Gadgets & Gears

Even Switzerland Is Obsessed With Smartwatches Now

Written by techgoth

The Swiss watch market exists within a blissful parallel universe. In this magical place, people celebrate the contemplative beauty of a perpetual calendar complication, and happily pay five or six figures for mechanical timepieces that don’t actually keep time accurately. This universe arose during the Renaissance, and changes slowly. The heritage, the history, the—ahem—timelessness of it all remains precisely the point.

That universe is unraveling. The watch industry is in a precipitous decline, one that started when people realized their smartphone does a pretty good job telling the time. Last year, Apple bragged about being the second-biggest watchmaker on the planet. Swiss watch exports, meanwhile, fell 16.1 percent in the first half of 2016, the fastest decline ever.  The industry faces intense competition from companies like Apple, Samsung, LG, and Huawei that don’t know much about complications but know everything about making the connected devices people love.

You see smartwatches everywhere at Baselworld 2017, which you could call the Consumer Electronics Show of watchmaking. In fact, the first thing you see after walking in the door is the Tag Heuer Connected 45, a stylish modular smartwatch that costs $1,700. Depending who you ask, such timepieces represent a massive opportunity to woo a new generation of buyers, or a looming threat to everything that makes watches great. Either way, smartwatches are on everyone’s mind.

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Not that anyone even agrees on what a smartwatch is. Some embrace the Apple and LG model of building big wrist-puters with big touchscreens. The idea is to complement, if not replace, your phone by letting you receive notifications, track your fitness, send email, and more. It doesn’t matter whether you buy a Movado, a Tag Heuer, or a Montblanc, because they all offer the same basic features. They’re probably made by the same company, too—Fossil, which has become a licensing giant. Prices vary only because you’re buying a brand, a look, a feeling.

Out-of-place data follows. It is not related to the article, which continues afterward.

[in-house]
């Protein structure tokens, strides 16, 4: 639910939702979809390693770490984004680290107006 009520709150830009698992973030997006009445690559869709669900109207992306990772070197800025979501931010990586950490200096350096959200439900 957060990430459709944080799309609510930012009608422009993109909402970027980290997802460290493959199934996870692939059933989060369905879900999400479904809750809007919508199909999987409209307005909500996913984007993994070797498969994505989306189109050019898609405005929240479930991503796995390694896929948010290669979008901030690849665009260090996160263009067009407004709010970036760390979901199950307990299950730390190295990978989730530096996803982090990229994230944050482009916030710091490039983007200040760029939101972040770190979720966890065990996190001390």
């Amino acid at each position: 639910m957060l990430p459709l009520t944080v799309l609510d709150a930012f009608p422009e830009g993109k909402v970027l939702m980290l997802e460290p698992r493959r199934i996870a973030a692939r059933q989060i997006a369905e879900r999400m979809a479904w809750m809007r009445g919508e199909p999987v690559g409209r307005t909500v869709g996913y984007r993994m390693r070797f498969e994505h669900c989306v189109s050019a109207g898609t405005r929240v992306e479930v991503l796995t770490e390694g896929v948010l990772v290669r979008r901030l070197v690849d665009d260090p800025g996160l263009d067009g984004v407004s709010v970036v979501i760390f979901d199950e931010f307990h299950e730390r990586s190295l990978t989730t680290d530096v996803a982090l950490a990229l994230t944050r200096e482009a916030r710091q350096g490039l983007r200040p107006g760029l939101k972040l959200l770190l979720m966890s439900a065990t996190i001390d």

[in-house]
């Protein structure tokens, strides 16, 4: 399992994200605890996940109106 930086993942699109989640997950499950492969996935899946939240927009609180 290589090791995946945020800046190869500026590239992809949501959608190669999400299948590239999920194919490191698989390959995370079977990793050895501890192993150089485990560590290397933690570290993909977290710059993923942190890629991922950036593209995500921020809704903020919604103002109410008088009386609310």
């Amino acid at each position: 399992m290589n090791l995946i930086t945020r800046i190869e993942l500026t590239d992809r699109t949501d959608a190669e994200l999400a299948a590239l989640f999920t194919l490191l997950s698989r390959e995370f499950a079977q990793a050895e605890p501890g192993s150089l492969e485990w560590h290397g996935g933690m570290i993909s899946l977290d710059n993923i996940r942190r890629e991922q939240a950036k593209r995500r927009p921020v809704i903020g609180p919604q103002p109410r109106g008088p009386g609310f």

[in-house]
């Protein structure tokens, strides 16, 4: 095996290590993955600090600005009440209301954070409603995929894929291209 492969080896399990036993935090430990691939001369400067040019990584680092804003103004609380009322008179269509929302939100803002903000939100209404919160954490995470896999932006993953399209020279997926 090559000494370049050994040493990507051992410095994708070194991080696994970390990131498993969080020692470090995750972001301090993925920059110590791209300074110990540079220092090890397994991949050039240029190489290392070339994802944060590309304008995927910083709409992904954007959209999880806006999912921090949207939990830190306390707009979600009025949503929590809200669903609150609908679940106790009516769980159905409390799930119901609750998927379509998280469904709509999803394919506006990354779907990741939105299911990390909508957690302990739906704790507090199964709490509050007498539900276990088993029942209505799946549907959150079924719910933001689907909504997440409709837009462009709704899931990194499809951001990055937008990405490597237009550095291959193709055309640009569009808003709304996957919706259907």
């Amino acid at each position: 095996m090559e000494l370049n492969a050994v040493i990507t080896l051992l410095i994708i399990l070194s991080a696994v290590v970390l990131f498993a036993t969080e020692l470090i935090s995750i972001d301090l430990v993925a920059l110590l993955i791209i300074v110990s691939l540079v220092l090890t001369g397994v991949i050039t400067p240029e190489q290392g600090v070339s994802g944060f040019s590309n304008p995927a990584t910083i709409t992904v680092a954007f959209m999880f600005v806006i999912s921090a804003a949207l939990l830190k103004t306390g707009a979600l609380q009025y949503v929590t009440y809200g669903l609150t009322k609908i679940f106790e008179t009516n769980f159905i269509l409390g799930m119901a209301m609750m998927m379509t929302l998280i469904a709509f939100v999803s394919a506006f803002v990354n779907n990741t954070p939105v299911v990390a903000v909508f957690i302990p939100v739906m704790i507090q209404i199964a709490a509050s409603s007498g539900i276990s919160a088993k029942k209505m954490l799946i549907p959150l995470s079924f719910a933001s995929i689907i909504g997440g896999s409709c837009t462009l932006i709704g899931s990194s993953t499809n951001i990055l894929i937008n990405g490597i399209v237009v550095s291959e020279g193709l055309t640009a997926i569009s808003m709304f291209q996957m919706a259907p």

On the other wrist, you find what you might call the smart-ish watch, or the hybrid. It looks like a conventional timepiece. You don’t charge it each day, or even each year. It collects fitness and sleep data, and vibrates when you get an important notification. But such things are secondary to its primary function: keeping time. Pretty soon you’ll be able to buy a watch like this from Fossil, Guess, Hugo Boss, and Tory Burch. Soon enough, you can easily imagine every reasonably priced watch featuring some measure of connectivity. The components needed to add, say, Bluetooth, to a watch are so small, so efficient, and so cheap that there’s little reason not to include them.

But adding such things to a watch invariably calls into question what a watch is, and what it does. Watchmakers like Patek Philippe, Rolex, and Harry Winston craft timepieces you leave to your children, not trade in at the Verizon store when a new model arrives. They are heirlooms, not commodities, and more art than technology. As company reps showed me their Baselworld products, they talked about materials and movements and historical inspirations, not Wi-Fi specs or processor speeds. Rolex watches are notoriously bad at keeping accurate time, but this basic failing does not diminish its brand in the slightest. Because it’s not really about telling the time.

Montblanc’s Summit smartwatch

And so the question isn’t whether a watchmaker like Rolex can make a smartwatch, but what a Rolex smartwatch would mean. When every Android Wear watch is the same—which is to say six months away from hopelessly obsolescence—how do you make something that lasts forever? In a world where everything is only exciting until the upgrade comes along, does such timelessness even matter?

Some companies are diving into this new market eagerly. Michael Kors, for instance, says every men’s watch it sells will feature some measure of connectivity. But for others, particularly the truly luxurious brands, finding the right balance of past and future, heritage and innovation, remains a challenge.

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